The growth of entrepreneurship research has been accompanied by an increased convergence and institutionalization of the field. In many ways this is of course positive, but it also represents how the field has become "mainstream" with the concomitant risk that individual scholars become embedded in a culture and incentive system that emphasizes and rewards incremental research questions, while reducing the incentives for scholars to conduct challenging research.
This book challenges this status quo from accepted theories, methodologies and paradigmatic assumptions, to the relevance (or lack of) for contemporary practice and the impact of key journals on scholars’ directions in entrepreneurship research.
An invited selection of the younger generation of scholars within the field of entrepreneurship research adopt a critical and constructive posture on what has been achieved in entrepreneurship research, the main assumptions which underly it, but also open-up new paths for creative entrepreneurship research in the future. This is a must-read for all scholars, educators and advanced students in entrepreneurship research.
Table of Contents
1. Institutionalization of Entrepreneurship as a Scholarly Field: Consequences and challenges 2. Entrepreneurship Research with Passion: A note on the aesthetics of basic research 3. Pragmatic Entrepreneurs and Institutionalized Scholars? On the path-dependent nature of entrepreneurship scholarship 4. Grabbling with the Kirznerian Heritage in a Time of Economic and Environmental Crisis 5. Portfolio Entrepreneurial Households Extending the Individual and Single Opportunity Focus 6. Challenging Assumptions and Bias in Entrepreneurship Research 7. A Critical Review of Critical Perspectives in Entrepreneurship Research 8. Engaged Scholarship: Taking Responsibility for the Politics of Method Mediation 9. Is there Still a Heffalump in the Room? Examining Paradigms in Historical Entrepreneurship Research 10. Challenging Constructions of Entrepreneurial Identities 11. Towards an Understanding of Effectual Learning: Exploring Four Innovations in Entrepreneurship Education
Hans Landström holds the Chair in Entrepreneurship at Lund University, Sweden. He is co-founder of two large research centers at Lund University: Center for Innovation, Research and Competence in the Learning Economy (CIRCLE) which is a research center on innovation research, and Sten K. Johnson Centre for Entrepreneurship (SKJCE) focusing on entrepreneurship research and education. His research interests include entrepreneurial finance, venture capital and business angels, entrepreneurial education, and the history of entrepreneurship as a research field. Author of 15 books and edited books, and his articles have been published in journals such as Research Policy, Journal of Business Venturing, Small Business Economics, Entrepreneurship Theory and Practice, Entrepreneurship and Regional Development, and Journal of Small Business Management.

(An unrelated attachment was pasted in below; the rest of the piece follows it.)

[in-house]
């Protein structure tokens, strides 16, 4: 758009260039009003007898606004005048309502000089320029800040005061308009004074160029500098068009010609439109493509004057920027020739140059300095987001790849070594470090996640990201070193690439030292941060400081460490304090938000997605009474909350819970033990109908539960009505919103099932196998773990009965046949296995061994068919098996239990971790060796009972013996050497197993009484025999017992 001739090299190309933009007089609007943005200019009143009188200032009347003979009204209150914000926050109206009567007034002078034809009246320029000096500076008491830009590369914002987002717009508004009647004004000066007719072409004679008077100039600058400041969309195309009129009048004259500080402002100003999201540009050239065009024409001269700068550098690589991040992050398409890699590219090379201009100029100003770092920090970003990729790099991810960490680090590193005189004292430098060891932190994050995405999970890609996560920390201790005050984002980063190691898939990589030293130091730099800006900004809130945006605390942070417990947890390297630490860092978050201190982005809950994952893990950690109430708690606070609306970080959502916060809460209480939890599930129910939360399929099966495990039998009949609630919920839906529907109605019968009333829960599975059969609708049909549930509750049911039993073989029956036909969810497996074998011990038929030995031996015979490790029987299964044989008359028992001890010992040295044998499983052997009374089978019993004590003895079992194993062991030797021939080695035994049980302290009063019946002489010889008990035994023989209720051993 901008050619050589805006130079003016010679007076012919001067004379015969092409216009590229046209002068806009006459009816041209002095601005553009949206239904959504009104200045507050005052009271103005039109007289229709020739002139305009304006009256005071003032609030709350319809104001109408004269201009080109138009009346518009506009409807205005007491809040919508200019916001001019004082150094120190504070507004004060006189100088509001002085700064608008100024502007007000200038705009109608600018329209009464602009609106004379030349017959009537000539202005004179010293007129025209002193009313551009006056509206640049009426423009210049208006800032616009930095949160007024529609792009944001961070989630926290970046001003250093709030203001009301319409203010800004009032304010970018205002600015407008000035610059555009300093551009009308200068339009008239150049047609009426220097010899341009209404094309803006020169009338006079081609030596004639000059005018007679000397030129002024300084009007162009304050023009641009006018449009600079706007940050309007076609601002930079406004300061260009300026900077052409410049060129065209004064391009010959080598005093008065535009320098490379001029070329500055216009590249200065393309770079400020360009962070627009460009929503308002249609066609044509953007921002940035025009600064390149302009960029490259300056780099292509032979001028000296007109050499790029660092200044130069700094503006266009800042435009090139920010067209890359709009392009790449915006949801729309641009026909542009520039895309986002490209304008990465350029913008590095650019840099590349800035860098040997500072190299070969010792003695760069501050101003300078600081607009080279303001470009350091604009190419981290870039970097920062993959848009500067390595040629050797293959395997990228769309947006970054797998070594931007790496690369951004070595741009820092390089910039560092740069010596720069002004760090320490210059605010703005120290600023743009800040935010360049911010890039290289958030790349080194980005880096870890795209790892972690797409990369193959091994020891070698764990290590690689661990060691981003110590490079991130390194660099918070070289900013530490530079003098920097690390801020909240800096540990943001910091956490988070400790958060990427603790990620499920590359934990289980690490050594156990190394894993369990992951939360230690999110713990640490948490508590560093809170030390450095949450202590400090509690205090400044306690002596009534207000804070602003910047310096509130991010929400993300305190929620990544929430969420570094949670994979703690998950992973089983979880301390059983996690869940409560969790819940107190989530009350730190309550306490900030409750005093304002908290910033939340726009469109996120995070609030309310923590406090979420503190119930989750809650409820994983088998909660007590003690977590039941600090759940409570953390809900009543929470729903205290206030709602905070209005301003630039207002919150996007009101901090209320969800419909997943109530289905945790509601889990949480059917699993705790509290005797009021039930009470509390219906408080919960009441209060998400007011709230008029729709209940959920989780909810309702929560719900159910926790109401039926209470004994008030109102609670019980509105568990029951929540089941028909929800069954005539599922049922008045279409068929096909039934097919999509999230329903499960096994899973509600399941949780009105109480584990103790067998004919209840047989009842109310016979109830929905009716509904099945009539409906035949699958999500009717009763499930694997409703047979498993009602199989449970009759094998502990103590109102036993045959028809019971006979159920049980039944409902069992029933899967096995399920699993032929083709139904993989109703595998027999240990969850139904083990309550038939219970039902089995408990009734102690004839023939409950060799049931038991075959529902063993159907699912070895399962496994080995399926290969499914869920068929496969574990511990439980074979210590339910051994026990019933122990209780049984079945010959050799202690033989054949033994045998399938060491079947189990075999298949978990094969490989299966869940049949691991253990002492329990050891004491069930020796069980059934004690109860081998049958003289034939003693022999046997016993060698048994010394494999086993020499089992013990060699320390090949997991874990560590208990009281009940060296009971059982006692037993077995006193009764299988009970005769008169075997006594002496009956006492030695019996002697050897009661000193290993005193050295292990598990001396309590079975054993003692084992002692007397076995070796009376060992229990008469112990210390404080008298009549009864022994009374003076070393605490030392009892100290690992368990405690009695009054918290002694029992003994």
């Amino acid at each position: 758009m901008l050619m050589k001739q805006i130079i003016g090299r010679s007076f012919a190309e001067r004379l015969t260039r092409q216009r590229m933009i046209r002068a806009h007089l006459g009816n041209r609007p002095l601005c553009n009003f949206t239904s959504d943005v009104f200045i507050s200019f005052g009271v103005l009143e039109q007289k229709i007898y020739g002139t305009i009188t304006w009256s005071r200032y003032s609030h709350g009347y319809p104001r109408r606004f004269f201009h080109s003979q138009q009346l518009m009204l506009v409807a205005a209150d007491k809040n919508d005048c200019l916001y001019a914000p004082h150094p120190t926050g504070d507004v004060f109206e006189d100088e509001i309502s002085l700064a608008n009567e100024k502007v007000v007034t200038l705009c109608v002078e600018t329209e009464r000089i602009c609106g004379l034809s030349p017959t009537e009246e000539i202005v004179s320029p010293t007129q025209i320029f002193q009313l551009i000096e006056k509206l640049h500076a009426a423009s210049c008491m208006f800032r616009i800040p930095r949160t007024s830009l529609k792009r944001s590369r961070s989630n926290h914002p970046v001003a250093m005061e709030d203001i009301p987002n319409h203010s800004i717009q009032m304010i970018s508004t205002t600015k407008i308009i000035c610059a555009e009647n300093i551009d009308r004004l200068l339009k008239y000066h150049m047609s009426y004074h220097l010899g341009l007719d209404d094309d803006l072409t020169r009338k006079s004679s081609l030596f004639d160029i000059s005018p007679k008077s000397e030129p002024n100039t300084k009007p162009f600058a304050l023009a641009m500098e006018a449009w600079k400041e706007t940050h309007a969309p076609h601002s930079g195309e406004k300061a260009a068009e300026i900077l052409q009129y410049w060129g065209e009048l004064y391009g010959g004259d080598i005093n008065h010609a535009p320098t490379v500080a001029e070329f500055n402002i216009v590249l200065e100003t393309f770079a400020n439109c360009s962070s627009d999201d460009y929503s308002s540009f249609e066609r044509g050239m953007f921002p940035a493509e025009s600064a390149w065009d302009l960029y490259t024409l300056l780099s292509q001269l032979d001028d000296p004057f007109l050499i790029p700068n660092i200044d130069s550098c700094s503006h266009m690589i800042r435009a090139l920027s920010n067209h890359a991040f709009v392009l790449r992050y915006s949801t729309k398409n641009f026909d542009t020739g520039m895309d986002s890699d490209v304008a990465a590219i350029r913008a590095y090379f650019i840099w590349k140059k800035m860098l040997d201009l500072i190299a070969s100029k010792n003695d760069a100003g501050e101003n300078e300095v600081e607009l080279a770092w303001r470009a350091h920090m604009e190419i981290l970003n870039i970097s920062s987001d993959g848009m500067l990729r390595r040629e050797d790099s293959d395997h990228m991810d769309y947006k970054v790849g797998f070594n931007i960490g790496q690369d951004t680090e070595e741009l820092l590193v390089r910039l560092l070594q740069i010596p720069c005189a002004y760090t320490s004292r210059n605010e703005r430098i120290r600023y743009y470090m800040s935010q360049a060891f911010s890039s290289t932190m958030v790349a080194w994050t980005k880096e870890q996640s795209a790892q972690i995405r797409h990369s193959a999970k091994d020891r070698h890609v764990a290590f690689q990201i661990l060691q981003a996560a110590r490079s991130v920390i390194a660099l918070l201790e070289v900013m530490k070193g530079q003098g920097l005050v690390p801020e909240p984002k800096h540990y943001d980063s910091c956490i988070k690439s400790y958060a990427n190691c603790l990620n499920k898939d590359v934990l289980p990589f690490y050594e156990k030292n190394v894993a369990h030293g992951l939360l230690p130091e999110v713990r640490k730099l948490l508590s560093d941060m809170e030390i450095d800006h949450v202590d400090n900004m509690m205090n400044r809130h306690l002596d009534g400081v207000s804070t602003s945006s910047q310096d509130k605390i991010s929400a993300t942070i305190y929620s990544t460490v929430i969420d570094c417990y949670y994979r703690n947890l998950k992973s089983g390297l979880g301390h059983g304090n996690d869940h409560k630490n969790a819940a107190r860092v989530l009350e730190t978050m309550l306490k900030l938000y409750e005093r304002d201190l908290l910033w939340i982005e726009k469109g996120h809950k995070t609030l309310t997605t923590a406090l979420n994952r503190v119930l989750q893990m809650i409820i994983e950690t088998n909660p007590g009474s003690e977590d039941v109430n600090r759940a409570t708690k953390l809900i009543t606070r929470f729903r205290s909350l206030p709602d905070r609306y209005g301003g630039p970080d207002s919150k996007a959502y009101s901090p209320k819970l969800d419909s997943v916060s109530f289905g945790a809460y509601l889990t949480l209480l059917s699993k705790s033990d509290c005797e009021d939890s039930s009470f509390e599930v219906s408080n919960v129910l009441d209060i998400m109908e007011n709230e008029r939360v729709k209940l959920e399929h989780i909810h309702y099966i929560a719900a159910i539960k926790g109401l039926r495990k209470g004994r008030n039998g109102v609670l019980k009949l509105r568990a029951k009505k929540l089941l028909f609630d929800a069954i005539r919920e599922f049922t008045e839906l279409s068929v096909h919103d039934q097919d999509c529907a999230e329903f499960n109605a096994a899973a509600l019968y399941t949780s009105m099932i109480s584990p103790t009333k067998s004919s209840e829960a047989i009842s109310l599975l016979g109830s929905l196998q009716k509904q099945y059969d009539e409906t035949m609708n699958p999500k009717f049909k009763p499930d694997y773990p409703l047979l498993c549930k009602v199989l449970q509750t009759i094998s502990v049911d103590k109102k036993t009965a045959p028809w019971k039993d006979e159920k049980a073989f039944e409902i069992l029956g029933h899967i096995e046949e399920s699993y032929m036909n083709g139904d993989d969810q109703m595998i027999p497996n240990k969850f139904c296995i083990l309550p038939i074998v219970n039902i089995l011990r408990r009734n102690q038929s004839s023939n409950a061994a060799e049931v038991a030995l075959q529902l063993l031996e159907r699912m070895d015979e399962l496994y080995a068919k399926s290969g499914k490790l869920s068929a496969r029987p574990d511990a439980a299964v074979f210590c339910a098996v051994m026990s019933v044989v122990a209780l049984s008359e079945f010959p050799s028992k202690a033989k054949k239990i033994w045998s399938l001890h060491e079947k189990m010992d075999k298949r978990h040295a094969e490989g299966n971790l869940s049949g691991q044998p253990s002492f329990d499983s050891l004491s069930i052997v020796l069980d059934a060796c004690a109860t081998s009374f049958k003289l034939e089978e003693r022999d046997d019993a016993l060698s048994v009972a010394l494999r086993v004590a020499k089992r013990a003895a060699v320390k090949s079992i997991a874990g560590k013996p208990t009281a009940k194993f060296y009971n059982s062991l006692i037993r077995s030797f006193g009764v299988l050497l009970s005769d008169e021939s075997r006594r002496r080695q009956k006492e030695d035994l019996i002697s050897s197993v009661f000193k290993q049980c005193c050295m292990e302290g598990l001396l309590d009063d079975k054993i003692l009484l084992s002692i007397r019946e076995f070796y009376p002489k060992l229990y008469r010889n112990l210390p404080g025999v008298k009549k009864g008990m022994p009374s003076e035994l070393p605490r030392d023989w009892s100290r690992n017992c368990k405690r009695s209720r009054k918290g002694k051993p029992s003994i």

Annaleena Parhankangas is Assistant Professor at University of Illinois at Chicago, USA. During the past years, she also held positions at New Jersey Institute of Technology and Helsinki University of Technology. Her research focuses on the interaction dynamics between entrepreneurs and their key resource holders, such as investors and alliance partners. She serves on the editorial boards of Academy of Management Perspectives, Journal of Business Venturing, Venture Capital: Journal of Entrepreneurial Finance and International Journal of Technoentrepreneurship. Her research has been published in Journal of Business Venturing, Research Policy, Organizational Studies, Small Business Economics, Entrepreneurship and Regional Development and Business Strategy and Environment.
Alain Fayolle is a Professor of entrepreneurship, the Founder and Director of The Entrepreneurship Research Centre at EM Lyon Business School, France. His research interests cover a range of topics in the field of entrepreneurship. He has been (or still is) acting as an e
'Real-life entrepreneurs succeed by challenging dominant business models. Progress in entrepreneurship research should match this logic. This book offers many disruptive yet actionable ideas that entrepreneurship scholars can use to challenge dominant assumptions and to publish interesting entrepreneurship research.' - Carlo Salvato, Professor, Bocconi University, Italy
'Challenging Entrepreneurship Research is intentionally a mind-expanding book. It not only embraces and extends the consensus (or mainstream) lines of thought in entrepreneurship's mainstream, but also brings in the dissensus, non-mainstream, lines of thought. Together, the book is a thoughtful dialectic. I found myself constantly jumping back and forth in the book connecting and contrasting the ideas of the different authors, invariably returning new insights and thoughts about the process of entrepreneurship research in which we all share.' - Jerome Katz, Professor, Saint Louis University, USA
'Entrepreneurship research has undoubtedly come a long way over the past two decades both conceptually and empirically and now is an opportune time to take stock and question the direction of travel. This stimulating volume provides a number of insightful contributions that help point the way forward. Researchers increasingly need to engage with practice and policy, not only to ensure the relevance of entrepreneurship research but also to identify interesting research questions and this is an important message reinforced in this volume. As the contributions make clear, such engagement involves consideration of the dark side of entrepreneurship as a complement to the overwhelmingly positive perspectives that have previously dominated the agenda.' – Mike Wright, Professor, Imperial College London, UK
'Well-timed, this volume represents a much-needed contribution to a growing research literature that has taken as its task to pr